“I was expecting to be extremely sore after this practice, and I was expecting to not lift much at all, which I really didn’t,” Politz said. “I took it easy that day just because I didn’t want to overdo anything. If I was going to lift in this meet, I wanted to make sure that I worked my way into getting back where I need to be rather than overdoing it the first practice that I come back …
“I was not sore at all after practice, which I was super surprised about,” she said. “Everything felt completely normal.”
Politz officially returned to competition at the St. Thomas Aquinas meet, and did so in surprising fashion, even by her standards.
At a practice meet on Dec. 15, just before her diagnosis, Politz had a bench press of 115 pounds, a deadlift of 275 and 215-pound squat. At the STA meet, she stayed put at 115 pounds on the bench press, but bettered her marks in the deadlift (280) and the squat (225) while dealing with severe back pain – and with a bandage on her neck as an reminder of her surgery.
“I was in so much pain until I got in front of everybody,” Politz said. “It’s so weird. It’s like it covers up the pain once I get in front of everyone and the adrenaline starts going. It’s like nothing really stops me once the adrenaline starts going.”
White said the improvement caught him a bit off guard, but it wasn’t a complete surprise given Politz’s work ethic.
“When she came back, she was back,” White said. “The funny thing is, she was good, and then that happened and it’s kind of like she’s taken it to the next level.
“I think kids get a lot of flack, but I think that’s an example of kids are tough,” White continued. “They are. I don’t know how most people would handle that, but I know she’s handled it probably as good as anybody could.”
Politz chalked up her post-surgery improvement to pushing herself in practice, which has carried over to meets.
“In practices, I focus very hard on constantly getting quality and not quantity,” Politz said. “I make sure that I’m always doing the right depth and the right form and listening to commands rather than focusing on the number that I’m doing, because it doesn’t matter what the number is if you don’t do it right.
“I feel like I can always go further … so, I’m constantly pushing myself, and that’s why the numbers are all of a sudden just shooting up,” Politz said.
A happy accident
With the STA meet behind her, Politz turned her attention to the regional meet, where she turned in an MVP performance that was slightly unplanned.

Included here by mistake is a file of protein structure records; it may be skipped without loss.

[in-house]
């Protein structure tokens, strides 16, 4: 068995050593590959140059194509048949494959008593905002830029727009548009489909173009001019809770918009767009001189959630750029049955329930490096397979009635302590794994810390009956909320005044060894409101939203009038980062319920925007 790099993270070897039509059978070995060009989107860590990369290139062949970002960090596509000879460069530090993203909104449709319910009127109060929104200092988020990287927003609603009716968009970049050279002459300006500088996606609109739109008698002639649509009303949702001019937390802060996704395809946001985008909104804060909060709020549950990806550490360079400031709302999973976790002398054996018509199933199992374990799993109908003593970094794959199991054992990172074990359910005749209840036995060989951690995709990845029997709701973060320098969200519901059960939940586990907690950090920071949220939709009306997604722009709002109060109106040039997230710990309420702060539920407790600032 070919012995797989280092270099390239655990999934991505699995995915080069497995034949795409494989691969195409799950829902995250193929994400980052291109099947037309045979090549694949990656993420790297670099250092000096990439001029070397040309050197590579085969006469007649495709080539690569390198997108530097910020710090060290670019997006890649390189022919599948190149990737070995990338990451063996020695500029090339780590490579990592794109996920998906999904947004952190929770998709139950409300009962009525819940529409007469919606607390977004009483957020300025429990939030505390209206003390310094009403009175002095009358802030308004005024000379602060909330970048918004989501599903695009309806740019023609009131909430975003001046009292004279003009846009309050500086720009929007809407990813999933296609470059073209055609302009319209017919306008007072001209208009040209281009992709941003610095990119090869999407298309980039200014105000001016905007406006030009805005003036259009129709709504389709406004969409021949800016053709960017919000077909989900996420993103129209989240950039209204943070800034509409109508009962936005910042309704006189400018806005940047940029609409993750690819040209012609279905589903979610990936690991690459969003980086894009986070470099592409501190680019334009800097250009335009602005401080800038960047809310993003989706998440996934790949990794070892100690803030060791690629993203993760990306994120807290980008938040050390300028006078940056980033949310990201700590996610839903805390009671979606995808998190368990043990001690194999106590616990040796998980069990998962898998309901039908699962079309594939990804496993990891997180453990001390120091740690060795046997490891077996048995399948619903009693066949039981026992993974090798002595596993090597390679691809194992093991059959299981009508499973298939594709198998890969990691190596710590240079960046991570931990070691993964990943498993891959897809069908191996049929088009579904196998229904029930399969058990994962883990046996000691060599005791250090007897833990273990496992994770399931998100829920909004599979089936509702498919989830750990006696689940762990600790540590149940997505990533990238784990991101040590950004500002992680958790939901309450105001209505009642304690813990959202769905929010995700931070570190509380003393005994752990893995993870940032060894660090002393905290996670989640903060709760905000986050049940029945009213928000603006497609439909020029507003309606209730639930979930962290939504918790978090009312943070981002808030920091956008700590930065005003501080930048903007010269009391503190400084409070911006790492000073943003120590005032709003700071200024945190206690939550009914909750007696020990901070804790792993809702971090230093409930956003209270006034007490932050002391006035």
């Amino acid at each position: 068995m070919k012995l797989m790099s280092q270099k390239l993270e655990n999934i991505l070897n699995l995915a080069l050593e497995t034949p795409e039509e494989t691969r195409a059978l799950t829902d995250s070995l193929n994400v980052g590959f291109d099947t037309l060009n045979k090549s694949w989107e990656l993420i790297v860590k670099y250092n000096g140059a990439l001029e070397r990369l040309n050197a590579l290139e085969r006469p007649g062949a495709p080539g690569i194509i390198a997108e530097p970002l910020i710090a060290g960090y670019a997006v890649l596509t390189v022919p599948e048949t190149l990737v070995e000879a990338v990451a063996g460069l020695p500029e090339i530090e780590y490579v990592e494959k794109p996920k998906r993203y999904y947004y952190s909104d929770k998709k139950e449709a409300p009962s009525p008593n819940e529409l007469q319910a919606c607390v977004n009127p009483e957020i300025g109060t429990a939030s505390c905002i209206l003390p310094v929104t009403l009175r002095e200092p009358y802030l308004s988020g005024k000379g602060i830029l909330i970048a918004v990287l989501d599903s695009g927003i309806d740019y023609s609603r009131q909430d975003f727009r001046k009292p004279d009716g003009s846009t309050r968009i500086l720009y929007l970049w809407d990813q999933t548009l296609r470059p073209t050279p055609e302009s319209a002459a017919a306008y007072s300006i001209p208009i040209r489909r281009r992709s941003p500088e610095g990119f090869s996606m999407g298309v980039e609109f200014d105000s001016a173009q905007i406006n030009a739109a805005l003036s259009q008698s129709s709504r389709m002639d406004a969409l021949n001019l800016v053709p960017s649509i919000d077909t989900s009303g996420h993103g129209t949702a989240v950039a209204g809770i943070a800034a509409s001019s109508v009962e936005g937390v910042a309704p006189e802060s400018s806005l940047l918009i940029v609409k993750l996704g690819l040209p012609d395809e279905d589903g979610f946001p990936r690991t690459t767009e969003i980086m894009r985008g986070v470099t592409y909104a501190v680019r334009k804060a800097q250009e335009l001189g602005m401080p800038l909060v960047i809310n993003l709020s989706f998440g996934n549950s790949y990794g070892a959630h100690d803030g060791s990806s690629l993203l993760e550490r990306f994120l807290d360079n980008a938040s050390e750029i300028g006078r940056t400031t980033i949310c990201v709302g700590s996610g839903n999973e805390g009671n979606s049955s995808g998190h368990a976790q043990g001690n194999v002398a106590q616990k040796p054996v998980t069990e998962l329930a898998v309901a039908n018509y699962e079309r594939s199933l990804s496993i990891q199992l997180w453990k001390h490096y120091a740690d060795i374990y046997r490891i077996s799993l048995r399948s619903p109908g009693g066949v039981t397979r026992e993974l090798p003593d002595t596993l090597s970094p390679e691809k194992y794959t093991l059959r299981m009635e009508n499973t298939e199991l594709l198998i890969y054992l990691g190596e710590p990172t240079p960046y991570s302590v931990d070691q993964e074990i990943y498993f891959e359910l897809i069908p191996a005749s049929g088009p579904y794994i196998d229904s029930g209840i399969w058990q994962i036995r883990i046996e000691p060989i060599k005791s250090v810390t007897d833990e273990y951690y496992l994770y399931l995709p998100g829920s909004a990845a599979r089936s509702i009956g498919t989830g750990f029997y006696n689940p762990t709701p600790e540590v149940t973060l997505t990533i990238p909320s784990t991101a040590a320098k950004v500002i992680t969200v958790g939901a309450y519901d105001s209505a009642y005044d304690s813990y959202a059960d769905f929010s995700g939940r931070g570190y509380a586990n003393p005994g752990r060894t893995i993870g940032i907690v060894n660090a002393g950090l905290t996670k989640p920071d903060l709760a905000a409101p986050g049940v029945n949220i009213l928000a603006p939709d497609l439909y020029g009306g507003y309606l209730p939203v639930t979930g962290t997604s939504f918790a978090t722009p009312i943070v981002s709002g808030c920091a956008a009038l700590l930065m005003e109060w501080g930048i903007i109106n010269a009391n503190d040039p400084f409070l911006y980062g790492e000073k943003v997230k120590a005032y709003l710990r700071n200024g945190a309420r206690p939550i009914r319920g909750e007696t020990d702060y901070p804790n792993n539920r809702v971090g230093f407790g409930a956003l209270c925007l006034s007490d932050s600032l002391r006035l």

She finished with a total of 730 pounds lifted in the 165-pound weight class, including an increase to 130 pounds in the bench press. But it’s the deadlift weight that’s caused for a bit of laughter from Politz and White now, but it didn’t at the time of the meet.
Politz’s opening weight on the event was 285 pounds, which was well over the 235 pounds, that was supposed to be her starting weight.
“I hadn’t even warmed up with that much before the meet,” Politz said.
White shouldered the blame, calling it a mistake on his part. The tough part, he said, was telling Politz about the mistake, albeit with a silver lining.
“By the time I realized I screwed up, it was too late, and (we) couldn’t change it,” White said. “I went and told her, and I said … ‘if you hit this weight, it’s probably over with – you’ve got this thing locked up.’”
The end result – Politz made the lift, helping her secure the title. She finished with a career-best lift of 310 pounds in the deadlift.
“I went up there and did it, but it was just scary at first because … I haven’t been faced with this before,” Politz said. “Whenever I lifted it, he (White) was like, ‘You really dug me out of that hole. Good job.’”
White was more than thankful for Politz’s effort.
“You talk about bailing me out,” White said. “If she loses the regional championship and she doesn’t get to go to state because I’m a moron, I’m going to cry.”
Still fighting the fight
Politz recently took an iodine pill to see what cancer was remaining in her lymph nodes and went through radiation treatments in an effort to rid her body of that cancer. The treatment required her to be isolated from people for three to four days because of the radiation being emitted from her body during the process.
“It was a lot more intense than I was expecting,” Politz said of the treatment, which caused her to be nauseated and extremely tired.
Once she started taking Synthroid, a drug used to treat thyroid cancer and hypothyroidism, things started getting better.
“Now that I’m on that medicine, my body has changed so much for the better,” she said. “I’m not feeling as tired or exhausted all the time. I feel back to normal now.”
The treatments have also done their job.
“The doctors told me that everything is pretty much out of the way,” Politz said. “All the cancer is pretty much gone. The radiation knocked everything out just with this first round, so after this, I’m done and everything basically is put behind me.”
With that behind her, Politz looked forward to competing in the state meet.
“Now that I finally feel normal again, I’m really hoping that I can push past my limits and really shock myself more than I’ve done before,” she said.
Politz will have check-ups every four months for the next two years to monitor things, and she’s staying positive for as long as the process continues.
“I haven’t been very worried throughout this situation at all because I do trust that everything happens for a reason, and I’m going to move past this,” Politz said. “That’s why I do call it a bump in the road, because I do believe that everything happens for a reason. I’m just going to move past this. It’s all going to be over with soon.”